What is Panniculectomy & Who is the Ideal Candidate?|Procedure, Recovery, Complications, Prognosis of Panniculectomy

Cosmetic surgeries have become very popular today with more and more women and men turning to such surgeries for improving their appearance, or sometimes, as a medical necessity. A panniculectomy is an invasive surgical procedure that removes the excess skin and tissue from the abdomen after weight loss. It is quite similar to a tummy tuck, but unlike a tummy tuck (which is done solely for cosmetic reasons, a panniculectomy is generally done as a medical necessity. Hence, this surgery does not really qualify as being a cosmetic procedure. Read on to find out about what is a panniculectomy and what the procedure involves.

What is a Panniculectomy?

What is a Panniculectomy?

A panniculectomy is an invasive surgical procedure that removes the excess skin and tissue from the lower abdomen that is usually left behind after significant weight loss. The excess skin is sometimes also known as an ‘apron’ or the pannus.

While the panniculectomy is very similar to a tummy tuck, the main difference is that a panniculectomy does not tighten the abdominal muscles as a tummy tuck does for giving a more cosmetic appearance. This is why a panniculectomy is not considered to be a cosmetic procedure. Nevertheless, removal of the excess fat will make you get a flatter abdominal area. It is also possible for your surgeon to perform a panniculectomy alongside a tummy tuck or any other abdominal procedure.

A panniculectomy can cost anywhere between $8,000 to $15,000. This cost covers not only the procedure cost, but also the cost of anesthesia, facility fees, and surgeon fees as well. A panniculectomy is not considered to be cosmetic surgery, and due to this, many insurance providers agree to pay for the procedure. However, you need to meet certain criteria in order to have the insurance company cover your costs. Also, the panniculectomy has to be considered as a medical necessity in order for the insurance company to cover the cost. You have to contact your insurance provider to discuss the payment modalities.(1)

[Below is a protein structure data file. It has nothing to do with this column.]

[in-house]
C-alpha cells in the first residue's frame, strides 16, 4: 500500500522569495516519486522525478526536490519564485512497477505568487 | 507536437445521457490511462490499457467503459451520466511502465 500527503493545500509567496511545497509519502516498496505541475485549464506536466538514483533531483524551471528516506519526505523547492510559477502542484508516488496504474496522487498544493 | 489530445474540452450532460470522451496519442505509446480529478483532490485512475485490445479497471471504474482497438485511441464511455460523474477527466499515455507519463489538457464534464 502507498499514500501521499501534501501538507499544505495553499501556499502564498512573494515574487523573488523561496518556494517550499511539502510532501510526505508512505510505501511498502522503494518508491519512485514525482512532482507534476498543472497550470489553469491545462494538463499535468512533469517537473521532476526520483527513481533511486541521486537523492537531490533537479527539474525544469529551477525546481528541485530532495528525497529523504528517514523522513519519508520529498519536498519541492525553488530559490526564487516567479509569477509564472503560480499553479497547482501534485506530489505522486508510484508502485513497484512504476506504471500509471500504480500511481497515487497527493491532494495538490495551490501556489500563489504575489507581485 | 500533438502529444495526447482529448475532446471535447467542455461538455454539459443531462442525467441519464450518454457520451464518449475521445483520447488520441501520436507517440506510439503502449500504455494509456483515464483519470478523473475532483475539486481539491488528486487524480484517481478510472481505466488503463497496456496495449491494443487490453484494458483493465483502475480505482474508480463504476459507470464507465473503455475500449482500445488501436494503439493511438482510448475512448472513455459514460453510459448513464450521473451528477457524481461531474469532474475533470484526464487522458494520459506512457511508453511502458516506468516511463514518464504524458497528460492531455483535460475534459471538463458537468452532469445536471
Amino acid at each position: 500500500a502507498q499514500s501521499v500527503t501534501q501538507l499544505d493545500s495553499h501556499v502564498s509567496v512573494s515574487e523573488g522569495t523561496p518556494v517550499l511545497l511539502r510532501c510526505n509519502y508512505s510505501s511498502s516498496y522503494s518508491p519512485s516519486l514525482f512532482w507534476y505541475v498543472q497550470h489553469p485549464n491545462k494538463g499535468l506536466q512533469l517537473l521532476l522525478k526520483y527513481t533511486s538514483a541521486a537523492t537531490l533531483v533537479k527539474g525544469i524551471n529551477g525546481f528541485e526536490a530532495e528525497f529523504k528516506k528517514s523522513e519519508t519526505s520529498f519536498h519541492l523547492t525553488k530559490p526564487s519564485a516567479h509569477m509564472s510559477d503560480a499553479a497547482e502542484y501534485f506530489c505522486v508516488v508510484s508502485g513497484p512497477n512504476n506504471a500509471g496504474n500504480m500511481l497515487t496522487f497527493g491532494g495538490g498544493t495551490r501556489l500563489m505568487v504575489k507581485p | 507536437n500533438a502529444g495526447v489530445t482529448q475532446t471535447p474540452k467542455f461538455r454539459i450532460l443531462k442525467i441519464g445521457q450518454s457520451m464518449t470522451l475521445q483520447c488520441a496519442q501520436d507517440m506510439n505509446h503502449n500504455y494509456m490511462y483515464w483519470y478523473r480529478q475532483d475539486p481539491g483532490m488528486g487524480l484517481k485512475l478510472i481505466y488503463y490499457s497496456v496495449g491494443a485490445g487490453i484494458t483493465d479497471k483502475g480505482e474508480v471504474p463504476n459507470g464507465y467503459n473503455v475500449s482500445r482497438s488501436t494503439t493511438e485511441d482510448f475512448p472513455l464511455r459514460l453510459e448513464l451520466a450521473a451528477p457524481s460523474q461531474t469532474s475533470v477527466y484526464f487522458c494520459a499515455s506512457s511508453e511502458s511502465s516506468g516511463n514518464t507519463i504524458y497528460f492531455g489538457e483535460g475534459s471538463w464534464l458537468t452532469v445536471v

Ideal Candidate for a Panniculectomy

When people lose a significant amount of weight either from surgery or through exercise, they are usually left with a lot of excess skin and loose tissue hanging around the abdomen or the belly area. This excess skin is known to cause problems such as irritation and skin rashes, and sometimes odor also starts emanating from moisture being trapped under the skin.

However, not everyone proves to be a good candidate for panniculectomy. You may be considered to be an ideal candidate for this surgery if you meet the following criteria:

  • Your excess abdominal fat is causing health issues such as skin rashes, ulcers, or back pain
  • You are not a smoker
  • You are in good overall health
  • You are physically active
  • You consume a healthy and nutritious diet
  • You have been maintaining a stable weight for the last six months to a year
  • You are aware of what the surgery will involve, and you have realistic expectations from the procedure

Procedure of a Panniculectomy Surgery

A panniculectomy is performed by a qualified plastic surgeon. It is an invasive surgical procedure that might last up to five to six hours. During the surgery, you will first be administered general anesthesia by an anesthesiologist that will put you to sleep.(2)

Once the panniculectomy surgery begins, your surgeon will proceed to make two incisions:

One will be a horizontal cut from your one hipbone to the next

The other, in some cases, will be a vertical cut that extends to the pubic bone